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Teleservice Center (TSC) and Telephone Service. The Social Security Administration (SSA) has set up special centers designed to handle telephone inquiries from members of the public. These are called Teleservice Centers (TSC). They are designed to take the burden of voluminous phone calls away from the District Office. The nationwide toll free number is 1-800-772-1213. Service representatives handle calls from 7 a.m. to 7 p.m. on business days. Pre-recorded information and automated services are available after hours. Hearing impaired callers with TDD equipment can call 1-800-325-0778 between 7 a.m. and 7 p.m. Medicare information is available from 8 a.m. to 8 p.m. Eastern time at 1-800-638-6833. The telephone service is busiest in the early part of the week and the early part of the month. You will get through quicker if you call at other times.
The Teleservice Centers are staffed by Service Representatives (Section 105). They have computer terminals available to obtain the computer records of all beneficiaries who have been established on the computer. They are able to handle changes of address, and reports of missing checks. If a claim has been recently filed and has not yet been set up on the computer system, you will be referred to the local District Office where the claim is being handled. That phone number was given to you at the time you filed your initial application on the receipt form that Social Security gives everyone who files a claim. The Teleservice Centers can also provide general information about Social Security, although it is recommended that you speak with a Claims Representative if the question is more than basic.
District Office Telephone Service. Many District Offices have telephone service available to file claims, report changes of address or missing checks and obtain information regarding Social Security. Almost all business you may have with the Social Security office can be handled over the telephone. You can even file a claim on the phone. Many District Offices have what is referred to as a teleclaims unit. These units are staffed by Claims Representatives who will obtain the necessary information from you over the phone, complete the application form and mail it to you for your review and signature. It is against the policy of many Social Security offices to send out blank application forms. If you call them up to file a claim, you will have to give the information over the phone, so that the Claims Representative can properly fill out the application. This is done to ensure that there is no misunderstanding of information and that all the information and required evidence is obtained.
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Section 104 - Internet Website
The official Social Security website is found at http://www.ssa.gov/. It is comprehensive with many links. You can get a benefit estimate, request a statement of your social security record and even apply for most type of benefits online. You can quickly get access to research data and reports, forms, program rules, regulations, statutes and rulings. You can put in your zip code and find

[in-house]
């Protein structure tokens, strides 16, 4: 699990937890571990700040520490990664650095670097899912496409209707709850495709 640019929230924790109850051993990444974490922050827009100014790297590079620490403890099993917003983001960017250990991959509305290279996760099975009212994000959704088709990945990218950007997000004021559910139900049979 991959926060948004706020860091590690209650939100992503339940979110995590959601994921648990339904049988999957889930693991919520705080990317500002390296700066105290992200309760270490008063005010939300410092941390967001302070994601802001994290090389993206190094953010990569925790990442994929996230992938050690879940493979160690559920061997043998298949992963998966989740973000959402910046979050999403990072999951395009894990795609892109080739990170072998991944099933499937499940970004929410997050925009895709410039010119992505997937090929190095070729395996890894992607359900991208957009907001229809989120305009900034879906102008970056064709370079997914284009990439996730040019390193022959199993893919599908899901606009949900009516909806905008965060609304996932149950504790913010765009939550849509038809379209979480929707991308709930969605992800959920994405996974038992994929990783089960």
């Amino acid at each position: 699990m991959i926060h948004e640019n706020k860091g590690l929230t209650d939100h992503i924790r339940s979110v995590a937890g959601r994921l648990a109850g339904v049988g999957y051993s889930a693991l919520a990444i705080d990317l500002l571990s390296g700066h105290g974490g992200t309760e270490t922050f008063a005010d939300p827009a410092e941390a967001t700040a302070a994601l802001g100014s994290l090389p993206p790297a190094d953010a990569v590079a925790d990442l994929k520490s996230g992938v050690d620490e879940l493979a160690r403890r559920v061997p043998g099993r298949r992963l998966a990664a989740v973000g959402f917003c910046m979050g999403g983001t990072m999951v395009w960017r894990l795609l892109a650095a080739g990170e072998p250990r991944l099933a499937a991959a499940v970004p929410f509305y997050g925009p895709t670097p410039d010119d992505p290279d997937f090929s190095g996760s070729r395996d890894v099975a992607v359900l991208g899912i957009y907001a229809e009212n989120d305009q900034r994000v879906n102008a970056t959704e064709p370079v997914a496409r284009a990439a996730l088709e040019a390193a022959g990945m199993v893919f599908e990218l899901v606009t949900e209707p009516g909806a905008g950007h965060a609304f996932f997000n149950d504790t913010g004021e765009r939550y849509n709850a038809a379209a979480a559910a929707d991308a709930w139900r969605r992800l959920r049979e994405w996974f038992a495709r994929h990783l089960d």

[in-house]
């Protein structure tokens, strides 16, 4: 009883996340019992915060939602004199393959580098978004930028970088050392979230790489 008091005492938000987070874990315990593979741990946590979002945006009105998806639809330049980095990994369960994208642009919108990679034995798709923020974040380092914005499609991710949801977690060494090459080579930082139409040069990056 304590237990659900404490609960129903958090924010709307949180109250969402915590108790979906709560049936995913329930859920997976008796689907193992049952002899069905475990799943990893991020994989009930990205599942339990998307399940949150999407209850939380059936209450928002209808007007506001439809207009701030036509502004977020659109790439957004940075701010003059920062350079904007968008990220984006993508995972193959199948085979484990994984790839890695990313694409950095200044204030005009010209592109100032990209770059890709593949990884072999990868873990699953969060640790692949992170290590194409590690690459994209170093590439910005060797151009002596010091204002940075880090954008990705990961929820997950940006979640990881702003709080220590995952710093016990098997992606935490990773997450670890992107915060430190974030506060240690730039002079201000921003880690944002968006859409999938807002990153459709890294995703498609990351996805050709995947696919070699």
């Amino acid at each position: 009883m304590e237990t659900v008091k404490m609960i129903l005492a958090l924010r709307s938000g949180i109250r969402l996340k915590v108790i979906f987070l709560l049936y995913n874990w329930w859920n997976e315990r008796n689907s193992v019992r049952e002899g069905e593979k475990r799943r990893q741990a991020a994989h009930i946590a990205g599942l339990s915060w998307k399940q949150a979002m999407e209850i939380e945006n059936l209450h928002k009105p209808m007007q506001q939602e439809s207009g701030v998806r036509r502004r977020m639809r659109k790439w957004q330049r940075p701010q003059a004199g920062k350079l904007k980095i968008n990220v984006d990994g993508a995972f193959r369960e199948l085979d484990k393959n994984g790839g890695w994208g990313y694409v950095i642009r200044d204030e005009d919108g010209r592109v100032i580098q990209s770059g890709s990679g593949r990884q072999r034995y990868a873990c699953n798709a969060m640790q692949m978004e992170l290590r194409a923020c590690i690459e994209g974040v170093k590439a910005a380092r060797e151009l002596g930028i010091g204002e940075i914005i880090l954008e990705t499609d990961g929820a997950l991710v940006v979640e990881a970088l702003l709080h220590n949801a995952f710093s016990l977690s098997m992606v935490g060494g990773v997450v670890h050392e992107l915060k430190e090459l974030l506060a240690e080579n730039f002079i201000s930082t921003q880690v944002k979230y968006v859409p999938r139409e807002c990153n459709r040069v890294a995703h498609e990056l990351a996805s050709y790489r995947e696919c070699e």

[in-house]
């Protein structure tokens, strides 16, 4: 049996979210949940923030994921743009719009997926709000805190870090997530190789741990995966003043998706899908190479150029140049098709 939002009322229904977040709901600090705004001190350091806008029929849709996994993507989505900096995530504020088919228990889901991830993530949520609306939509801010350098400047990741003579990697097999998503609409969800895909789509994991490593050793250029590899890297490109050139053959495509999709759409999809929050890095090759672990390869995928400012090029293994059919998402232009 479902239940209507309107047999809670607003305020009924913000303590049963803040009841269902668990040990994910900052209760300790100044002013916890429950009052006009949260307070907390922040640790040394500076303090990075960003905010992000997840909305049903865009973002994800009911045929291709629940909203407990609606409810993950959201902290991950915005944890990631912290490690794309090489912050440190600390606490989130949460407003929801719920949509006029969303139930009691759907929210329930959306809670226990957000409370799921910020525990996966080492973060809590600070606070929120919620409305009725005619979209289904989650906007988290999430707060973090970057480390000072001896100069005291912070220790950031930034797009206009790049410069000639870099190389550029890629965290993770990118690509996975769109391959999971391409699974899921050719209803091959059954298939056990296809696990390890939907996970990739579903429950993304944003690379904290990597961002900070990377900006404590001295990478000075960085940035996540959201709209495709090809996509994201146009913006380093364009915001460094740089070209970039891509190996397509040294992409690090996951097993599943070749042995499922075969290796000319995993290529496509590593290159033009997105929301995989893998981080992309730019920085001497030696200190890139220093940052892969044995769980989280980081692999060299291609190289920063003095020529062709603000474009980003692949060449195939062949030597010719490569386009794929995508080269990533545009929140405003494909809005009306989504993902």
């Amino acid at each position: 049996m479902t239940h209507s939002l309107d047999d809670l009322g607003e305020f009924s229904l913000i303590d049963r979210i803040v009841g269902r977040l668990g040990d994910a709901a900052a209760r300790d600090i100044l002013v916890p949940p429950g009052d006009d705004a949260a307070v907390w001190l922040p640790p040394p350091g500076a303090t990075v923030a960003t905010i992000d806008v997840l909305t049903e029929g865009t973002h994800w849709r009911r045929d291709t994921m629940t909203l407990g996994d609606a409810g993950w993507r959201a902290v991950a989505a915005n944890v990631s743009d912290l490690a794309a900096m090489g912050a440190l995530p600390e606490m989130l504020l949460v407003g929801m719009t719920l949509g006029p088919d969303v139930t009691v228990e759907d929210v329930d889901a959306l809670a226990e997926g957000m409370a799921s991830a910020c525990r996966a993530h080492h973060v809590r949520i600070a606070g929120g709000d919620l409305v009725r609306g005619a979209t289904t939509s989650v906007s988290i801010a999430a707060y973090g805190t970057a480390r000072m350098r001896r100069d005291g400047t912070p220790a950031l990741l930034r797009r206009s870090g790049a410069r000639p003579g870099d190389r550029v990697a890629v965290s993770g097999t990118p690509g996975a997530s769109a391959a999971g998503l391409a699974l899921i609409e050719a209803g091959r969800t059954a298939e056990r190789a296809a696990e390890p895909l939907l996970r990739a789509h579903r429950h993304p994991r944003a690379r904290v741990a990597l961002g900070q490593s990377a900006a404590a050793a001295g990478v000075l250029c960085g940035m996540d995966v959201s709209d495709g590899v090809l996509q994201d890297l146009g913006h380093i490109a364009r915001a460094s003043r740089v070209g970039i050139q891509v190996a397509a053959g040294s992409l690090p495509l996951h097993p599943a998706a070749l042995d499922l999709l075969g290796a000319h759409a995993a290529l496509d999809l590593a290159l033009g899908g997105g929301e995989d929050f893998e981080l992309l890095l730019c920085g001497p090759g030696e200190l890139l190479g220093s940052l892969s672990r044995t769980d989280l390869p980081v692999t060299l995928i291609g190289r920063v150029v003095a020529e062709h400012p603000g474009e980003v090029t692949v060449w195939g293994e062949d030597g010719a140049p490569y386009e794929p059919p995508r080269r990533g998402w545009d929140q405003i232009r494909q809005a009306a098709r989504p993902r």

the nearest field office. Of course, you must be fairly comfortable working with computers online to take advantage of these services. Because the official website is so comprehensive, many users will be overwhelmed. A search for "amount of benefits" for example, returns over 15 pages of results, each with 20 links to administrative rulings, actuarial data, projections of replacements rates and much more information that is very useful to sophisticated users. Because so much information is available, it may take some time and effort to hone in on just what you are looking for. There is a separate website for Medicare information found at http://www.medicare.gov/.
There are over 1,300 district and branch offices throughout the United States. Click here to find the nearest one to your zip code. Each district or branch office is responsible for dealing with all members of the public who reside in that district. Any business you may have to conduct with SSA will be done through your local District Office. You may determine where your District Office is located by looking in the telephone book under United States Government, Social Security Administration, by calling the nationwide toll-free number, or going online. You may deal with any District Office you prefer. District Offices are open during regular business hours. The exact times of opening and closing change from one office to another. Some offices open at 8:00 a.m. and close at 4:30 p.m. Other offices open at 8:30 a.m. and close at 5:00 p.m. Most of your business with Social Security can be conducted over the telephone or online.
If you wish to visit your district office in person, usually you cannot make an appointment. Visitors at the district office are taken on a first-come, first-served basis.
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Best times to visit the District Office
If you go at the wrong time, you may have to wait an hour or more. It all depends on how crowded the office is when you get there. The volume of visitors to District Offices usually follows a pattern. Generally speaking, you are better off going to your District Office towards the end of a month. The first week to ten days is usually the busiest. It is at these times that you may encounter a wait of an hour or more. Generally the latter part of the week is less busy than the early part of the week. Mondays are usually very busy, whereas Fridays are slow.
The District Offices are busy during lunchtime. This is because many people who work go there at their own lunchtime and also because the Social Security employees have to eat, too. Interviewers at the Social Security office have staggered lunch hours so that at least half of them will be on duty during this time. However, because the other half is out to lunch the lines can grow and you may encounter delays at this time. Likewise, the employees at the District Office take coffee breaks. They receive a coffee break in the morning and in the afternoon. Again, these breaks are staggered, but at around 10:00 a.m. and around 3:00 p.m., half of the interviewers are on their coffee breaks.